Local residents and witnesses said Saudi aircraft on Thursday struck several targets in the Faj Attan district and some other areas across Sana’a.

Muhammad Ali, a Sana’a resident, told Reuters that Saudi warplanes keep pounding Yemen despite the truce.

“I live in Attan. There were airstrikes at dawn this morning and they hit some targets in the area. Warplanes have been hovering overhead around here in Sana’a since the ceasefire took hold,” the news agency quoted him as saying.

Separately, Saudi helicopters struck al-Houta, the capital of the southern Lahij Province, killing at least eight people. The aerial raid hit a government building, a stadium and two homes in the region.

Saudi jets have intensified their bombing of Yemeni cities on the weekend, hitting dozens of civilian houses and properties. Riyadh had earlier pledged in a statement that it would honor the ceasefire.

Yemen’s Houthi Ansarullah movement has accused Saudi Arabia and its mercenaries of constantly violating the truce agreement across the country.

15.4.2016 – Haykal Bafana (A K PH)

Saudi jets screaming over #Yemen capital Sanaa now, like enraged Wahhabi clerics who've sighted a woman driving a car.

14.4.2016 – Arabellastory (A K PH)

Saudi drops 2bombs on ceasefire committee bldg in Aljawf. 0 injured Saudi again attempts & fails insurgency in Nehm

14.4.2016 – Hussain Bukhaiti (A K PH)

#Saudi #UAE CO jet targetd ceasefire committee n Aljawof NE #Yemen & CO backed force failed2advance n Nehim E #Sanaa

14.4.2016 – Fatik Al-Rodaini (A K PH)

Despite the ceasefire truce, Saudi jets flying now over the sky of the capital Sanaa, hitting this early morning Attan mountain. #Yemen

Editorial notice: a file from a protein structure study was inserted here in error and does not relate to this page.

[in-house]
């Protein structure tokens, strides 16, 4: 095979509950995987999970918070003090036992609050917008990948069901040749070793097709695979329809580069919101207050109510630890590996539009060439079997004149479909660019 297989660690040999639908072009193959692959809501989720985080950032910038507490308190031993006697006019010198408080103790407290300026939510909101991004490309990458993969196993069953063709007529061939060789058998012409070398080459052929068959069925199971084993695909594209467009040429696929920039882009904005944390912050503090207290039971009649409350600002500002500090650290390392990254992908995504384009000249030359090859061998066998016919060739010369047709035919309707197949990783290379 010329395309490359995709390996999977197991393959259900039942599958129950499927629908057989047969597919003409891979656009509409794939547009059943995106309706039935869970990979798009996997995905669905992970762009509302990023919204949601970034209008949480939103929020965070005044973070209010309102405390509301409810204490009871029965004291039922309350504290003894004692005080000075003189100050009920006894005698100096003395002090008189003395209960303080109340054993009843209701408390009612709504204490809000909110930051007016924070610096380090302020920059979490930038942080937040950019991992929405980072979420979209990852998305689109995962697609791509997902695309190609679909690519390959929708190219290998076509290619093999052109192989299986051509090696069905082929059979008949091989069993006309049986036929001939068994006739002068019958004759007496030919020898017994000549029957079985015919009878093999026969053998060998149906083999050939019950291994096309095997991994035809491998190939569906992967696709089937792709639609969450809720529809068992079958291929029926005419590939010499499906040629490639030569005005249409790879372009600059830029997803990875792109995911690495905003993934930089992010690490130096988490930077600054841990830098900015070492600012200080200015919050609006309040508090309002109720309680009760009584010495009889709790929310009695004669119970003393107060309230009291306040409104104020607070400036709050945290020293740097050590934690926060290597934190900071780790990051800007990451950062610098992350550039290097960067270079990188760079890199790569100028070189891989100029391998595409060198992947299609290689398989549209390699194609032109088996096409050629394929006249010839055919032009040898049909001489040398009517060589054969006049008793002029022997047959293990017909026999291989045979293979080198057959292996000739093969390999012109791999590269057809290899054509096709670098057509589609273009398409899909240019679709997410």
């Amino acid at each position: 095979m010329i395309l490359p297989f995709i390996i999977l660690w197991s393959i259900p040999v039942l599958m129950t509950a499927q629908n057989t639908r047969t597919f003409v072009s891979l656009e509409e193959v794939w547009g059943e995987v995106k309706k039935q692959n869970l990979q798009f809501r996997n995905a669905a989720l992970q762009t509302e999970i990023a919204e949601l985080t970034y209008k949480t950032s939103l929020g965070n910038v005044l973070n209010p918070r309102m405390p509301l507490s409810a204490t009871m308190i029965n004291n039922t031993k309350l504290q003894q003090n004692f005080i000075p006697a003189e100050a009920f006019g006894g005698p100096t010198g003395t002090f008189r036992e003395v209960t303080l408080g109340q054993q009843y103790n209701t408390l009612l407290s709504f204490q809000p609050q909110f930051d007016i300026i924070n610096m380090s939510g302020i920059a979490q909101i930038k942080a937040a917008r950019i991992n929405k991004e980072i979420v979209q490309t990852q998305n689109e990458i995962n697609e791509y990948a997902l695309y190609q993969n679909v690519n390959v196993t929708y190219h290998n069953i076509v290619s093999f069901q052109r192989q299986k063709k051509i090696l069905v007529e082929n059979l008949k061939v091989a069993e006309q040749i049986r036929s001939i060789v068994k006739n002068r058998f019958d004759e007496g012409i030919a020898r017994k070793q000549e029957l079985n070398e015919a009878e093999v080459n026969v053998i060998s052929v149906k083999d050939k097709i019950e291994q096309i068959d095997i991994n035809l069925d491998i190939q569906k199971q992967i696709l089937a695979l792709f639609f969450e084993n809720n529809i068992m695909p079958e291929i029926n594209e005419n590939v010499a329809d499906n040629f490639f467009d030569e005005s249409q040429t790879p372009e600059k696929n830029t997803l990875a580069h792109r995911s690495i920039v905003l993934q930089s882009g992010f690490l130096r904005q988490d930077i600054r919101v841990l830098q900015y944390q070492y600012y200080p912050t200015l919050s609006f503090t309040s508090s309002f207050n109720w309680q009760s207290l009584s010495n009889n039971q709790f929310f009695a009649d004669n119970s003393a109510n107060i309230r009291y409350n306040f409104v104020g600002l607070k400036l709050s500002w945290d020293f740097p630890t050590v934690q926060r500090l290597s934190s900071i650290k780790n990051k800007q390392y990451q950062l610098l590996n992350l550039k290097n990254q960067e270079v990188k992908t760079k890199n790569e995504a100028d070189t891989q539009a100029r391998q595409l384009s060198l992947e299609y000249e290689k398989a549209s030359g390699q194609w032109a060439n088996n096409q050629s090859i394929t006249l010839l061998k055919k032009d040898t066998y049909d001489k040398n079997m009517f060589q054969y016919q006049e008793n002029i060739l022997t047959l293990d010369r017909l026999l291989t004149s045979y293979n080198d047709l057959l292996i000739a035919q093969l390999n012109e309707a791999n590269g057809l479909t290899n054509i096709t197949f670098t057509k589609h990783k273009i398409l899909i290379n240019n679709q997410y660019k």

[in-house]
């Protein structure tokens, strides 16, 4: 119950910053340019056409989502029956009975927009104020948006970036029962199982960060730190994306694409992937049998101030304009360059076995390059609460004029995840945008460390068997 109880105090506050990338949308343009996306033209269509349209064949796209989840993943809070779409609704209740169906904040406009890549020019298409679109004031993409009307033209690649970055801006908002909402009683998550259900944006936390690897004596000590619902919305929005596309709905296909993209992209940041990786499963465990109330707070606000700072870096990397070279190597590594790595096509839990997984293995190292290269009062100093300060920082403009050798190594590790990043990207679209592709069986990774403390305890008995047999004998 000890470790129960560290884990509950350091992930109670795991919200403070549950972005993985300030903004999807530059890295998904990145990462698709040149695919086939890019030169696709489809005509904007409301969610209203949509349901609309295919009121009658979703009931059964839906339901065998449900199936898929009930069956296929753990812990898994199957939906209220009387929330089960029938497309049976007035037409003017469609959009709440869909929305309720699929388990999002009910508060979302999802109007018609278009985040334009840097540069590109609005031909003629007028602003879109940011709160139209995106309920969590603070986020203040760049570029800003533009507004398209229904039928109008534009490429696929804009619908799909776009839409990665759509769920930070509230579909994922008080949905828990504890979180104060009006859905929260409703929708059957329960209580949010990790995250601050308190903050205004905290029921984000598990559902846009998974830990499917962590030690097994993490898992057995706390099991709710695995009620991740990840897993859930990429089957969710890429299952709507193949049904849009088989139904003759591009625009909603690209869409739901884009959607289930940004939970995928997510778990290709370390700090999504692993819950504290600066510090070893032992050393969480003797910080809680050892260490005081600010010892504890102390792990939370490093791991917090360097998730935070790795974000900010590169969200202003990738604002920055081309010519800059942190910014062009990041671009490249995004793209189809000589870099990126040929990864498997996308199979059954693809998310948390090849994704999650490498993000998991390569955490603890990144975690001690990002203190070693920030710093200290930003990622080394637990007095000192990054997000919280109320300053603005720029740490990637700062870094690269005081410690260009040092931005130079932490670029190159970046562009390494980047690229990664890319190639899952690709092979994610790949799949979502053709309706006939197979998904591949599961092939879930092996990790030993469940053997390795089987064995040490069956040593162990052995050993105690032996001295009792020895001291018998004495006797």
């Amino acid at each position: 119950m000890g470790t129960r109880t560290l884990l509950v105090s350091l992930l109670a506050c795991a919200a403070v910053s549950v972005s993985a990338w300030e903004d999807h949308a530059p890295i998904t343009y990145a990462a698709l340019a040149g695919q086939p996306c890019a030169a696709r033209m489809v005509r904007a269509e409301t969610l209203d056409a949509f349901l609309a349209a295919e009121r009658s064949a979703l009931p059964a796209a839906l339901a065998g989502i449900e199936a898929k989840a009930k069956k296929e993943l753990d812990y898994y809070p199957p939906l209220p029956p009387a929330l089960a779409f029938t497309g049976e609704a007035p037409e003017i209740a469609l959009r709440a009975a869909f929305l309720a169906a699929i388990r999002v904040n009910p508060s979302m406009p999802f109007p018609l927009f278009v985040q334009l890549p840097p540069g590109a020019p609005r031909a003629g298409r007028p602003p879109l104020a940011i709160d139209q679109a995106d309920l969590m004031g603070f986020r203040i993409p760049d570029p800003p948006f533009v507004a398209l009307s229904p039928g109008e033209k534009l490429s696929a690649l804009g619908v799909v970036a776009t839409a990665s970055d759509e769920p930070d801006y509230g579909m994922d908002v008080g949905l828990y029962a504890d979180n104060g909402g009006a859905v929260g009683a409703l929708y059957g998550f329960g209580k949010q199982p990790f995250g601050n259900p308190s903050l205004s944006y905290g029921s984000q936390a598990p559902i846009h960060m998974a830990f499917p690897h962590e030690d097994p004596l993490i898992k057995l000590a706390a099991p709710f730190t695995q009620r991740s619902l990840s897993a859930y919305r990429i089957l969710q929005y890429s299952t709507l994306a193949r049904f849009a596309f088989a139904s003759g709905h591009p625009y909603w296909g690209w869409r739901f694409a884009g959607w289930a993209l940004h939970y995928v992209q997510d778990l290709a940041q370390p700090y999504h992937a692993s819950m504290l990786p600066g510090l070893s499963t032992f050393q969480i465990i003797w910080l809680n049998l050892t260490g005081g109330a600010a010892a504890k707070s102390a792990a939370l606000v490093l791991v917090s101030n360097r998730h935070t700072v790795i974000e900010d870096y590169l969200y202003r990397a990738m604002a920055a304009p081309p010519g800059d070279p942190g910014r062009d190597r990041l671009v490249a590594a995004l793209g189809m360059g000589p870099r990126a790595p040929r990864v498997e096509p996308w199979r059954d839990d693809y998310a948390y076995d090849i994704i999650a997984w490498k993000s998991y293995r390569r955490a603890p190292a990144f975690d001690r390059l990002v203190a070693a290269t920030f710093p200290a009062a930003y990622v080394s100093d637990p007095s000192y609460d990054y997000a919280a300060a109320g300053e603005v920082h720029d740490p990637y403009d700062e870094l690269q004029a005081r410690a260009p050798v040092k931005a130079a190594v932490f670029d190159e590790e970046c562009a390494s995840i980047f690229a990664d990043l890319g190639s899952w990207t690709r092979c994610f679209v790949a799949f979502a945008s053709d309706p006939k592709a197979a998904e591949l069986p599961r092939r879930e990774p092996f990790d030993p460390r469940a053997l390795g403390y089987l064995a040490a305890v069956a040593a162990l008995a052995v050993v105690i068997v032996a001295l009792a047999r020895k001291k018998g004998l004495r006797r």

14.3.2016 – Hisham Al-Omeisy (A K PH)

Airstrikes, ground fighting, and dozens killed in Nehm north of capital Sana'a. Condemnations of breaches but "ceasefire" still on. #Yemen

cp17 Kriegsereignisse / Theater of War

15.4.2016 – Middle East Monitor (A K P PS)

The Yemen ceasefire and international delusion about the realities of the war

According to a statement I received from the Centre for Human Development in Taiz, within the first hour of the ceasefire the Houthi and Saleh militias bombed the strategic 35 Armoured Brigade and began shelling residential areas. By the second hour, civilians were reported to be injured, with attacks intensified as shelling continued, including around a hospital in Al-Rawdah neighbourhood. Attacks continued throughout the night, provoking local resistance forces to retaliate.

Other provinces have not been unaffected by this. Within the first 48 hours of the ceasefire, a total of 153 ceasefire violations by the Houthi and Saleh forces were recorded across the country. The violations have not only been recorded in Taiz, which is still being besieged, but also in other provinces. Through the first night of the ceasefire, clashes in Marib and, further north, in Al-Jawf continued, including the firing of a ballistic missile in Marib which was intercepted by aerial support from the coalition. On Wednesday, General Zaid Houri, a senior officer in the Yemeni forces, was killed by sniper fire from Houthi/Saleh forces in north-western Sana’a.

Many locals have interpreted this as a message by the Houthis and Saleh that, yet again, they are not ready to disarm, thus further deteriorating the pretext of trust for the peace talks. Despite this, Houthi spokesperson Mohammed Abdel Salem gave a statement to Saudi newspaper Al-Sharq Al-Awsat, stressing the Houthis’ intention to implement UN Security Council Resolution 2216 and claiming that they are looking forward to a permanent solution to the conflict in Yemen – by Diana Alghoul

16.4.2016 – Fars News (A K PH)

Ansarullah Spokesman:Saudi Arabia Continues Attacks on Yemeni Forces Despite Ceasefire

Spokesman of Yemen's Ansarullah Movement Mohammed Abdulsalam announced that the Saudi-led forces continue the war in Yemen despite the ceasefire in the Arab country.

"Unfortunately, the other side (Saudi Arabia) is continuing the war and reinforcing its forces," the Arabic-language al-Rai newspaper quoted Abdulsalam as saying on Saturday.

Abdulsalam reminded that the Saudi continued attacks happen as the priority of the peace talks in Kuwait is cessation of hostilities.

He further stressed that popular forces would like to see the rise to power of an all-inclusive government that will help resolve the political differences through national dialogue.